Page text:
Look under the hood of the broader stock market right now and you’ll see a picture that looks nothing like the major indices that are so often quoted by the financial media.
Sure, you’ve probably heard about the historic underperformance being delivered by small caps in recent weeks.
But have you heard about the battle between cap-weighted and equal-weighted indexes that’s also taking place?
Cap-weighted indexes like the Nasdaq Composite Index, the Dow Jones Industrial Average, and Standard and Poor’s 500 Index are calculated by using a company’s market price and the number of outstanding shares to determine the percentage weighting of the company’s inclusion in the index.
Quite simply, the larger the company, the larger that company will be weighted in the portfolio.
In contrast, equal-weighted indexes are constructed by distributing the same investment amount into each company stock in the same pro-rata amount.
In other words, no matter the company’s size, each company is represented equally within the index.
I’m about to show you the pros and cons to using each strategy as either a trading vehicle (via ETFs, for example) or as a tool for analyzing the markets, and I am going to reveal what each strategy is telling us about the market right now.
There are of course pros and cons to each strategy.
So, which is best?
When it comes to cap-weighted indexes, from a trading perspective, these vehicles largely mock the movement of larger, stronger, more stable companies, offering investors a relatively favorable risk profile.
From a research perspective, these vehicles are more sensitive to the economy, and therefore can be seen as a more reliable window into any signals that the economy might be sending.
On the flipside, however, investors are at risk of missing out on potentially huge gains during those periods when the business cycle favors smaller companies.
In almost the same light, investors risk having poor diversification, and being over exposed to just a few mega-cap companies, if they happen to be overweight these large indexes.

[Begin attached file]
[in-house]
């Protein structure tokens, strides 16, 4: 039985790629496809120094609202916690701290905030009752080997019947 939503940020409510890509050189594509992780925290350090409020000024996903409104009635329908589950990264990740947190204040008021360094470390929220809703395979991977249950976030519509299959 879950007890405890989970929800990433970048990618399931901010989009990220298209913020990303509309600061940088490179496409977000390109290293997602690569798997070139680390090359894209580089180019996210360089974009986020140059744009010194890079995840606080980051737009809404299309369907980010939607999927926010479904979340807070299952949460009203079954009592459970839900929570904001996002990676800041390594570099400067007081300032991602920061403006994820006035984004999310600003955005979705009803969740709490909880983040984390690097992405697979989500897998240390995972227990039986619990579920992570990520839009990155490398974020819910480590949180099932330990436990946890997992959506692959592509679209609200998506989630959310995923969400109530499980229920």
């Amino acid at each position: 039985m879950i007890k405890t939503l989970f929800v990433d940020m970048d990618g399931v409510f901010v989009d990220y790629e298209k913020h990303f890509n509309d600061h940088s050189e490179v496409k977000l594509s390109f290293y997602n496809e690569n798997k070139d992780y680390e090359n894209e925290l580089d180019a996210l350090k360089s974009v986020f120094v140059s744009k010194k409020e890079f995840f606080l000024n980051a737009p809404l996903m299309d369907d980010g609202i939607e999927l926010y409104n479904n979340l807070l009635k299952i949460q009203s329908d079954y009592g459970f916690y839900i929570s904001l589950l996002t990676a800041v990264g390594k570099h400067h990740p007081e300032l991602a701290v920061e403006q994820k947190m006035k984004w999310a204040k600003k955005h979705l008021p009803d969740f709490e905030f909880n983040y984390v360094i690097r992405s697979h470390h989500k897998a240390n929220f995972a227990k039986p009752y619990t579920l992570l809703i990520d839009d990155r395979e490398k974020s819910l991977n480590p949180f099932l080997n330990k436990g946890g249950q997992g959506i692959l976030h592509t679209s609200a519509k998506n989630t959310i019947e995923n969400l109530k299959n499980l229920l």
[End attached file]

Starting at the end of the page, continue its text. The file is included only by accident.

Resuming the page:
For equal-weighted indexes, the benefits are equal diversification and having more exposure to the small-cap and mid-cap companies that may have a higher growth potential.
At the same time, though smaller companies have a higher risk of failure, there’s no clear distinction of stock size in relation to the economy, and rebalancing may lead to higher stock turn-over rates.
It’s important to understand that the S&P 500 is the cap-weighted index that the financial news outlets love to quote at every opportunity.
The popular vehicle for tracking and trading this index is the S&P 500 ETF (SPY).
Its much lesser-known fraternal twin, the equal-weight S&P 500 that trades via the ETF symbol RSP is almost never mentioned by the financial media.
Again, this is the media we’re talking about, so if it’s not sexy, it’s not worth printing.
But I digress.
Recently, the “mega-cap” stocks have been the main driver of the broad market’s move higher, and this is best represented on the chart directly below, where we see SPY making new highs vs. the struggling RSP.
Interestingly, while RSP has been trading sideways for the past couple of months, raising concerns among some Wall Street analysts, it’s actually still slightly ahead of SPY on a year-to-date basis (RSP + 16.9% YTD vs. SPY + 15% YTD).
Recently, though, RSP’s YTD lead over SPY has been declining rapidly since peaking in May/June.
Essentially, RSP has given up nearly all of its 2021 outperformance against SPY over the past two months.
This aggressive underperformance can be seen on the right side of the RSP / SPY ratio chart on the bottom panel of the chart below.
The other noteworthy observation is that RSP usually shows periods of weakness similar to this only during cycles of broad market weakness (see red lines on Figure 2), not when it’s trending near record highs.
Again, when it comes to the broader equity market, it’s important to understand that there’s another world other than the one the financial media forces the untrained to focus on.
Unfortunately, this uncharacteristic weakness during a broad-market rally by the lesser-known equal-weighted S&P 500 (RSP) is sending mixed signals.
Equity market bears say the divergence can be interpreted as a possible early warning sign that the broad market is about to follow and roll over.
At the same time, though, bulls see the recent weakness as healthy rotation that is about to resolve itself in the form of the RSP showing strong leadership over the cap-weighted S&P 500.
Whatever the outcome, it’s probably safe to say that if the bulls are correct, and rotation back toward RSP leadership is about to occur, this rotation probably has to start happening soon.